What To Read This Weekend: The School of Life (Ideas to Live By)


de botton What To Read This Weekend: The School of Life (Ideas to Live By)I had my usual three reading picks all lined up for you this weekend.

And then I came across this U.K.-based website: The School of Life. Chock-full of brainy and uplifting stuff, including “Sunday Sermons,” in which leading thinkers deliver maverick sermons (with group singing and all) on values to live by. I stayed up way too late last night listening in. Maybe you will too. I especially enjoyed Alain de Botton, speaking on the value of pessimism. I love most everything that de Botton writes, and now I’m interested in hearing anything he has to say. (That’s him in the photo above.)

Would love to hear what you think.

and have a great weekend!

*Thanks to Real Delia for alerting me to de Botton’s talk.

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  1. Zach on 04.06.2011 at 20:31 (Reply)

    I absolutely love your website. Before discovering this, I was ashamed and almost felt that being an introvert is a negative quality. Now, I’m actually quite arrogant about my quiet nature and feel lucky to be an introvert. After all, we are the smarter and more thoughtful ones!

    Great work.

    1. Susan Cain on 04.06.2011 at 21:10 (Reply)

      Hey, Zach, thanks, I really appreciate that!

      If I may: I wouldn’t say that introverts are smarter — I know plenty of smart and thoughtful extroverts, and indeed IQ tests show there’s no difference between the two types. But I do agree with you that people who prefer to spend their time contemplating things are more likely to arrive at certain types of insights or solutions to problems than those who are inclined to action — if for no better reason than that there are only so many hours in a day, and how you choose to allocate those hours makes a real difference. I think the world needs both types desperately and wish that so many introverts didn’t feel ashamed as you once did. But I have hope that the next generation of introverted kids will grow up in a more enlightened culture.

  2. Poppy on 04.06.2011 at 23:48 (Reply)

    Oddly enough, I came across the School of Life myself about a week ago, after watching Ben Fullerton’s talk at this year’s Wisdow 2.0 Conference on “Designing for Solitude”. Life is full of odd little coincidences!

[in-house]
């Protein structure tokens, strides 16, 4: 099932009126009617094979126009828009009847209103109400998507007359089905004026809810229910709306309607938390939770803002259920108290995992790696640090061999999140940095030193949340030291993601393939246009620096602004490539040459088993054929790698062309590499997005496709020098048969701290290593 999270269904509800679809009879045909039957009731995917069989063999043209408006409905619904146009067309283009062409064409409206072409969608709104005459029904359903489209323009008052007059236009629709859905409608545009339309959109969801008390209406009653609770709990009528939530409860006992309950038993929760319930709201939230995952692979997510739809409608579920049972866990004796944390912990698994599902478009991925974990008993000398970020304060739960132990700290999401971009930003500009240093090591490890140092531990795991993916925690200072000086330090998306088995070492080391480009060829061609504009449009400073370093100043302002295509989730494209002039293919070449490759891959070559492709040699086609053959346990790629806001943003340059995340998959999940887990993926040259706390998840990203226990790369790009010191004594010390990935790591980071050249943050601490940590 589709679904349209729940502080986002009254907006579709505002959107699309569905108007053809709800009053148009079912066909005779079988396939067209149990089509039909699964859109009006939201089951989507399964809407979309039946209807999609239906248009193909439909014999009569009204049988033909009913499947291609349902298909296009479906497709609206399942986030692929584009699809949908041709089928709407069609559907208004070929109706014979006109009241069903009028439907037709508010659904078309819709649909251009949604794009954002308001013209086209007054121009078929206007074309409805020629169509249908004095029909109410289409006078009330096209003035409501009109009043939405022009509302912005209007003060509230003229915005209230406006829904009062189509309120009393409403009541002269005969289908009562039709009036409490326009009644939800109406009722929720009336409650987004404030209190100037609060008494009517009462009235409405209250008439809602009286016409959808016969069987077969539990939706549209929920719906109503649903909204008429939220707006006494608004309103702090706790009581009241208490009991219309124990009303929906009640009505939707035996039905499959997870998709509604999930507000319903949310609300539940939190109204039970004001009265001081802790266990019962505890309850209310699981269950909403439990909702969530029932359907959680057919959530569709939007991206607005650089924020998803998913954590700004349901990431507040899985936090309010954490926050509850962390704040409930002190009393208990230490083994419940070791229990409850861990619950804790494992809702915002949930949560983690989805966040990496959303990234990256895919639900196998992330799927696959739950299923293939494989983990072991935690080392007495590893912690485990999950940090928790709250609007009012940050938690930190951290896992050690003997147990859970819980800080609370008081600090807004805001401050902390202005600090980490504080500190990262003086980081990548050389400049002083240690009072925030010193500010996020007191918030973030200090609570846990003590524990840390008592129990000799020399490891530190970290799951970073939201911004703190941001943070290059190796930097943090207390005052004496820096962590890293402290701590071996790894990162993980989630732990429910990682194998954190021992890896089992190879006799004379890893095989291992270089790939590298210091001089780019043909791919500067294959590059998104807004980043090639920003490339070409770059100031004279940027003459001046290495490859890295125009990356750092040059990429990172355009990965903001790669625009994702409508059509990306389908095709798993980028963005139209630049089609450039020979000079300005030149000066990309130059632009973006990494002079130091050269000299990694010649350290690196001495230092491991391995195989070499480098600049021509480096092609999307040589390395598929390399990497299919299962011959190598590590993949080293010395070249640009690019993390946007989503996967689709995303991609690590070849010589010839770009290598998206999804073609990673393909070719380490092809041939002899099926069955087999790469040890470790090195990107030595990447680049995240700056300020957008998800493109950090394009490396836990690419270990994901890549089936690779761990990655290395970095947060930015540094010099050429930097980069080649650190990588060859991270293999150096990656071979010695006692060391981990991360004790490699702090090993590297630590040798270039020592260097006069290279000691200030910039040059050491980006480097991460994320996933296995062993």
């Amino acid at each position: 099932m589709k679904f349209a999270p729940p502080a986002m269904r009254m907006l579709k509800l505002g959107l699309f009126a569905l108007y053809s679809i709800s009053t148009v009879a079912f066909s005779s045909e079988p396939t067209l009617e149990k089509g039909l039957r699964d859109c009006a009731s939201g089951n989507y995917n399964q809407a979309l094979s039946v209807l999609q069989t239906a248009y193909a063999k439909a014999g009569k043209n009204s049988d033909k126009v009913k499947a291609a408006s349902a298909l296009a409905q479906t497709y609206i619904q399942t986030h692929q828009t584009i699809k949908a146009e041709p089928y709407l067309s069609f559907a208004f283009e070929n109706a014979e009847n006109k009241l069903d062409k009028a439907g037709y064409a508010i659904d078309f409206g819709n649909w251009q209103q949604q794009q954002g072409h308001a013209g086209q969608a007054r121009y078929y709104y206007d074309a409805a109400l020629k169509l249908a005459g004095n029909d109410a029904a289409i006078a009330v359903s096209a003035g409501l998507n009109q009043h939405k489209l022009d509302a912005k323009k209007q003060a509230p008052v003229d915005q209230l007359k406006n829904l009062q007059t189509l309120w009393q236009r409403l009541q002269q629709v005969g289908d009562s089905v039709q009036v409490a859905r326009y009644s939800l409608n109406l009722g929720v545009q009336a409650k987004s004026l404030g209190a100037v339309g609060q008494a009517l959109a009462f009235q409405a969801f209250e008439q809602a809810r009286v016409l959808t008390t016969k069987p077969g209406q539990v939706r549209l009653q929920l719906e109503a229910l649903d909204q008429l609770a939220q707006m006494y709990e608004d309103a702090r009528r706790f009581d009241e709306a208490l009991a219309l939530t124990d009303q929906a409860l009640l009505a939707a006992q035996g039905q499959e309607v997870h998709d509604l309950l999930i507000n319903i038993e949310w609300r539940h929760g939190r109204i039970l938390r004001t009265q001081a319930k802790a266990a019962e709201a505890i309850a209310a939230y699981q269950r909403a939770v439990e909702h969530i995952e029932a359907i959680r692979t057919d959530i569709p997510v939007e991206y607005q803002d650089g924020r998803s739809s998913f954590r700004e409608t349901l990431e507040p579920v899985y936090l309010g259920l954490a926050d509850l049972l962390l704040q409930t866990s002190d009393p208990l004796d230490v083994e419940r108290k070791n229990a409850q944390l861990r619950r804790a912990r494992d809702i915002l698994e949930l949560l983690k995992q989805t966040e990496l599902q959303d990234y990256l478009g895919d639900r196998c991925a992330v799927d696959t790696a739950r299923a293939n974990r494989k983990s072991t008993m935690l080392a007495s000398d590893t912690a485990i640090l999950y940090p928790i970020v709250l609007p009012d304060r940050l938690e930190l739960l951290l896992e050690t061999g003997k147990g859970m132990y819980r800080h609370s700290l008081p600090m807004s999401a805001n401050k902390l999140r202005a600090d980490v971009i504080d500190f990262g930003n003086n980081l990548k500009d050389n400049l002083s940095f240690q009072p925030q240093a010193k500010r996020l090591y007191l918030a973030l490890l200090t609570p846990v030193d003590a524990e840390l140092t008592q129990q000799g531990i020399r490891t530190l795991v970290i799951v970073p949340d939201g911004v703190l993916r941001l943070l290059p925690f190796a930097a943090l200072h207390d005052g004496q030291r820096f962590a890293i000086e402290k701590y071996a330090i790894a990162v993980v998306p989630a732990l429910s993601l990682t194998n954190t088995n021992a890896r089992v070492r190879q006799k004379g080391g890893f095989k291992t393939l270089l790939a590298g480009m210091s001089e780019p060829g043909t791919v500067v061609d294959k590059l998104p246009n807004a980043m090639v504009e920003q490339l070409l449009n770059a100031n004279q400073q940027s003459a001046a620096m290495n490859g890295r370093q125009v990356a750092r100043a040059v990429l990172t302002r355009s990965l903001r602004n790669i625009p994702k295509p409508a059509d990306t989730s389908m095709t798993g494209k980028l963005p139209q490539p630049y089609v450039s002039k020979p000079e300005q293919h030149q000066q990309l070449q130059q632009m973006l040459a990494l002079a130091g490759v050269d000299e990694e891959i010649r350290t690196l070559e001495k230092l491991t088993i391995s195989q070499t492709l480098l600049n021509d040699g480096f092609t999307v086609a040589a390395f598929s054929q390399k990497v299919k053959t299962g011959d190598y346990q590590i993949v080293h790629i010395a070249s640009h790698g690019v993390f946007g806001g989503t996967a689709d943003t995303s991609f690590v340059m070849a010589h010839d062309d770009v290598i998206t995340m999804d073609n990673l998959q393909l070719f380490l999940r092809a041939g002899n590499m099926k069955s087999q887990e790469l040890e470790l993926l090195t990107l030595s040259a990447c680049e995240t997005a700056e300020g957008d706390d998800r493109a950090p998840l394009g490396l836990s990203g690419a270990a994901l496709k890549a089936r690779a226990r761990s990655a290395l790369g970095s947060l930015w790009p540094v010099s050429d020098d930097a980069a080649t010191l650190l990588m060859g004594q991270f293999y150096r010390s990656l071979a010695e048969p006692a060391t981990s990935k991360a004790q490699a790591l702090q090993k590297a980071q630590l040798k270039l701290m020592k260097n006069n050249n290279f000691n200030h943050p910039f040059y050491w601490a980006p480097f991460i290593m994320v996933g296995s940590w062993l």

1. Susan Cain on 05.06.2011 at 14:18 (Reply)

      I’ve never heard of the Wisdom 2.0 conference either, but I am off to check it out! Thx, Poppy.

  3. Danielle on 10.06.2011 at 17:51 (Reply)

    Having listened to Alain de Botton’s talk on the Values of pessimism, I was reminded of one of the Dale Carnegie rules which uses pessimism to lower our frustration and be a little bit happier. The rule consists of expecting the worst in order to be psychologically prepared for it while preparing the three best plans of attack to counteract or even avoid the worst. Taking some form of action to turn things around makes us feel stronger and more in control instead of doing nothing and feeling like a total failure.

    But there is also a down side to pessimism. Pessimism turns people off, leaving you completely alone to deal with your sorrows. If that sorrow comes from the loss of a loved one, it is a known fact that your family and friends’ compassion will be very short lived since they will expect you to “snap out of it” within the next six weeks. Yet, it is a known fact that it takes anywhere between 1.5 to 3 years minimum to come to terms with the loss of a loved one providing that the bereaved is able to go through the grieving process properly. Some just can’t deal with it at all.

    Alain de Botton’s talk also reminded me of two things Dr. Phil has stated on his shows. Dr. Phil has been stating on his most recent shows that our high expectations are causing our frustrations, yet he also stated in his earlier shows that we should teach people how to treat us. If we try to teach others how to treat us and it doesn’t work, does that mean that we should adopt a hohum attitude and give up altogether and let them treat us badly?

    If someone is sexually agressed, should that person lower her expectations and be happy that she wasn’t killed and dumped in the middle of nowhere? That leads to a very slippery slope. Where do we draw the line with our expectations?

    As for the part about the Goddess of Fortune, I believe that’s a good name for the kind of luck that some people have. If it weren’t for being in the right place at the right time and meeting up with the right (rich) people at the right time, a lot of people wouldn’t have the riches and the success they have today. I do believe that a certain amount of success is due to our efforts, but some are obviously born under a very lucky star to get the level of success they’ve achieved, and they didn’t get there all on their own either.

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1. There’s a word for “people who are in their heads too much”: thinkers.

2. Our culture rightly admires risk-takers, but we need our “heed-takers” more than ever.

3. Solitude is a catalyst for innovation.

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